Tuesday 20 February 2018

Putin and friends targeted in fresh EU sanctions

Russian President Vladimir Putin is accused of aggravating the conflict in Ukraine
Russian President Vladimir Putin is accused of aggravating the conflict in Ukraine

Bruno Warfield

RUSSIA could be cut off for finance worth billions a year for state-owned banks and financial institutions as the European Union drafts tough new sanctions.

The EU is stepping up sanctions after Russia failed to stop the "flow of weapons, equipment and militants across the border" into Ukraine after the shooting down of the Malaysia Airlines MH17 flight last week with the loss of 298 lives.

The West has escalated measures amid allegations that Russia was increasing arms supplies to separatists.

The US ambassador to Kiev warned that the Russian President was "pouring gasoline on the fire" of the Ukraine crisis.

Last night the US ambassador to Nato, Douglas Lute, warned that 15,000 Russian troops had once again amassed along the border with Ukraine.

His comments followed earlier accusations from Geoffrey Pyatt, the US ambassador to Ukraine, who said tanks and heavy rocket launchers had crossed the border from Russia even as international crash investigators had called for a truce to recover the victims and wreckage from MH17. "What happened to MH17 is not a mystery. We know that the aircraft was brought down by an SA11 missile fired from separatist territory," he said. "What we have seen from the Kremlin is pouring gasoline on the fire."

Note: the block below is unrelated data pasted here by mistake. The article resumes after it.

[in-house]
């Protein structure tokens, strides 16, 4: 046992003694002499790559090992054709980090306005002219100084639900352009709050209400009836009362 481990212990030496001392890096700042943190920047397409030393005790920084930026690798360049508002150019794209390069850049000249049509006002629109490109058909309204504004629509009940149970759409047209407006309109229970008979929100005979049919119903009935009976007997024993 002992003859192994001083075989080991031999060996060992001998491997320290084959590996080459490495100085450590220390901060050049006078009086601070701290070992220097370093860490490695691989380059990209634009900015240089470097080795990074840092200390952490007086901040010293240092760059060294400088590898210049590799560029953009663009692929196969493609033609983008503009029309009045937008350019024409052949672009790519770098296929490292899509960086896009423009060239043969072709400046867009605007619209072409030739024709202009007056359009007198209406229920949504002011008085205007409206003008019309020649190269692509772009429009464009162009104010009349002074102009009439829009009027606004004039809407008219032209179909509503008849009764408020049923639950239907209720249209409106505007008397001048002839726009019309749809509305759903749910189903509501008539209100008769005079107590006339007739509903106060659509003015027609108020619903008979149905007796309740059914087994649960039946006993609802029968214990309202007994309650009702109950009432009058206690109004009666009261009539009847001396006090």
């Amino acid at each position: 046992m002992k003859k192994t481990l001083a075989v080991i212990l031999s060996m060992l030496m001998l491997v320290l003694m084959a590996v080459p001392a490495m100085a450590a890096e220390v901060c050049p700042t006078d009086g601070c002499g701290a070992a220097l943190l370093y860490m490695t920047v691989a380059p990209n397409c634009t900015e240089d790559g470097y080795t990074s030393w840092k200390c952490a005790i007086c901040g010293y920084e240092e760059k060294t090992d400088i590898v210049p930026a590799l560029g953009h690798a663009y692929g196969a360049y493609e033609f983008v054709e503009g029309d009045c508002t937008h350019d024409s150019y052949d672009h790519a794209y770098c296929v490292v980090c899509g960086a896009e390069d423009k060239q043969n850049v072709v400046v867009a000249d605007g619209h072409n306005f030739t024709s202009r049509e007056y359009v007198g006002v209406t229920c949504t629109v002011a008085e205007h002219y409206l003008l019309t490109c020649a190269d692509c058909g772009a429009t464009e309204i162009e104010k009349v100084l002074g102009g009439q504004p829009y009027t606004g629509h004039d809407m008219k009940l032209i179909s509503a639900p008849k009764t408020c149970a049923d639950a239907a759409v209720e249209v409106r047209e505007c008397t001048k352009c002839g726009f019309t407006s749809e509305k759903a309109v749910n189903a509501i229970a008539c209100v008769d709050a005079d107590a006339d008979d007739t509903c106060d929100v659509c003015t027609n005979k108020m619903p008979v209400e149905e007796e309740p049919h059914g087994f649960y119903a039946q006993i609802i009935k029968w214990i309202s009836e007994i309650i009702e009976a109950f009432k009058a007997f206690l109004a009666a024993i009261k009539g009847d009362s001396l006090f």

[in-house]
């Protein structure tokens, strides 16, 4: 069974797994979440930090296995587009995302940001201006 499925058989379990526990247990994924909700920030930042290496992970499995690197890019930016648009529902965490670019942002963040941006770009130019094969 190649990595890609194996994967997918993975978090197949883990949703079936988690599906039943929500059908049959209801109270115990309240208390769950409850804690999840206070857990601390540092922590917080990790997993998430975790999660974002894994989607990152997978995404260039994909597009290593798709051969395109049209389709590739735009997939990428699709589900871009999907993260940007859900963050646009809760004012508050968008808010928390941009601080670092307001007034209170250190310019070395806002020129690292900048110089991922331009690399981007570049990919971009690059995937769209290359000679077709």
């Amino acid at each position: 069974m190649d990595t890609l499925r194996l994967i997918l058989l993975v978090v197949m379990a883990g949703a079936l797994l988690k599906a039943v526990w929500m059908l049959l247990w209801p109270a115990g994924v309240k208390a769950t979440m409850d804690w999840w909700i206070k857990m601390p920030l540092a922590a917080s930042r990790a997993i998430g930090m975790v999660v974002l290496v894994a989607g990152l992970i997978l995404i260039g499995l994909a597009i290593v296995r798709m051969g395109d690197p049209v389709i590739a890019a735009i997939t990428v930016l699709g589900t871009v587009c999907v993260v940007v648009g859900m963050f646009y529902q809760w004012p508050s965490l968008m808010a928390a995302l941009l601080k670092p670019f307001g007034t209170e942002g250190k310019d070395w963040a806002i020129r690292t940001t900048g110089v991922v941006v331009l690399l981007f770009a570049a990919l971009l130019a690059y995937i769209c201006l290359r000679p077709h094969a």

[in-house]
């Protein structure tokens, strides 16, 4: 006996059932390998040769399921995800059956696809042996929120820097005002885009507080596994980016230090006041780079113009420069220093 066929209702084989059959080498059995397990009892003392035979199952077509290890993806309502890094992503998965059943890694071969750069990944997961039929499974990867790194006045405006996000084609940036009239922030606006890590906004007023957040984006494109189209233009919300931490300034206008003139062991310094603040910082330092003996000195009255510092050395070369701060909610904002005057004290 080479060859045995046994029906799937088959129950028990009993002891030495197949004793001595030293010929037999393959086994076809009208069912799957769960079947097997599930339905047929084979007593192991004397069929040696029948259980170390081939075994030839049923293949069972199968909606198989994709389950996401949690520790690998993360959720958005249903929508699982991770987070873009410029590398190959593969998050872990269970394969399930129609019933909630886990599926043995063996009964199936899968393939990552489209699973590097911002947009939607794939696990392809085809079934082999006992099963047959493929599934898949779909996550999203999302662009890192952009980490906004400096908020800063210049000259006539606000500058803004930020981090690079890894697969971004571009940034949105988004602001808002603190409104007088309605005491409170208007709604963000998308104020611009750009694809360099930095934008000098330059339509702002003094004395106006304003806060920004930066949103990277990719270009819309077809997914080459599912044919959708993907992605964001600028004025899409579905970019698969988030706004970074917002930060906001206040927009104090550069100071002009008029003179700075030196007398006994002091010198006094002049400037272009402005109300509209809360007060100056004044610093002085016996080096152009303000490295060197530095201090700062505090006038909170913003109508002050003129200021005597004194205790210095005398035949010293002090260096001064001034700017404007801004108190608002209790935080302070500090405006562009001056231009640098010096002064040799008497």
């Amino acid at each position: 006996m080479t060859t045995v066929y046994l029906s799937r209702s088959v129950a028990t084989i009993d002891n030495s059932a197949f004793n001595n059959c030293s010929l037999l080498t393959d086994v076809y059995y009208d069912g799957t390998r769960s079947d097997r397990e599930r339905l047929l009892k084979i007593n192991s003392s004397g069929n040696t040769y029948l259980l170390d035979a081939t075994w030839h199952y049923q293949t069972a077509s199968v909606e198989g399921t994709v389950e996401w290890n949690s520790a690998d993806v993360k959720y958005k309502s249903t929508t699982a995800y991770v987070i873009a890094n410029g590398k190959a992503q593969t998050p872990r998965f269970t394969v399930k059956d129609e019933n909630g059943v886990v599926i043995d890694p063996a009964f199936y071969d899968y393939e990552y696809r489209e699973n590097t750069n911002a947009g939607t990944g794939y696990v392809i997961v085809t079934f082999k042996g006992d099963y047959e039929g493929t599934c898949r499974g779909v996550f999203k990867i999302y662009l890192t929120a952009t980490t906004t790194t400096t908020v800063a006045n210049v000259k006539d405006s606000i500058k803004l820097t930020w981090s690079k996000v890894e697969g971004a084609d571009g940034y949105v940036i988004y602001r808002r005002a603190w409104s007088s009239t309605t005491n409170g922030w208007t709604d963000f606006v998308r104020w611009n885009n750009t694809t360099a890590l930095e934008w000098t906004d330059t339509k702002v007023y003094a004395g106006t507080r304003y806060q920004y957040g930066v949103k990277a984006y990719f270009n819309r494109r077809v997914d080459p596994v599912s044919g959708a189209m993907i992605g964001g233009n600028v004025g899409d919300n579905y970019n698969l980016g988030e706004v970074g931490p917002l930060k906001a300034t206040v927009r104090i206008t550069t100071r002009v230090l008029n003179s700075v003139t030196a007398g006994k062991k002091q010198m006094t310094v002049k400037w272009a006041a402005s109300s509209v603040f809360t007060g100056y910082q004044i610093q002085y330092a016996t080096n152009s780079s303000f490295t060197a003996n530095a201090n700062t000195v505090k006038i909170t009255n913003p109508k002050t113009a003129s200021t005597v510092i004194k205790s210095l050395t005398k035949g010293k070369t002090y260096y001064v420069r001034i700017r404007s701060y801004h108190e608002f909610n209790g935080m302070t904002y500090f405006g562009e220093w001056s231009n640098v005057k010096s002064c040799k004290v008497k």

Next week the EU will widen asset freezes and bans to Russian oligarchs and "cronies" of Mr Putin before moving on to threaten economic sanctions.

The names of the Russian oligarchs to be targeted as "the cronies of Mr Putin and his clique in the Kremlin" will be published next week following EU legal procedures and negotiations over blacklists submitted by national governments that will begin on Monday.

EU ambassadors are continuing talks on wider sanctions against Russia after asking the European Commission to draw up legislation to cut off Russian access to capital markets, arms and specialised technology. (© Daily Telegraph, London)

Irish Independent

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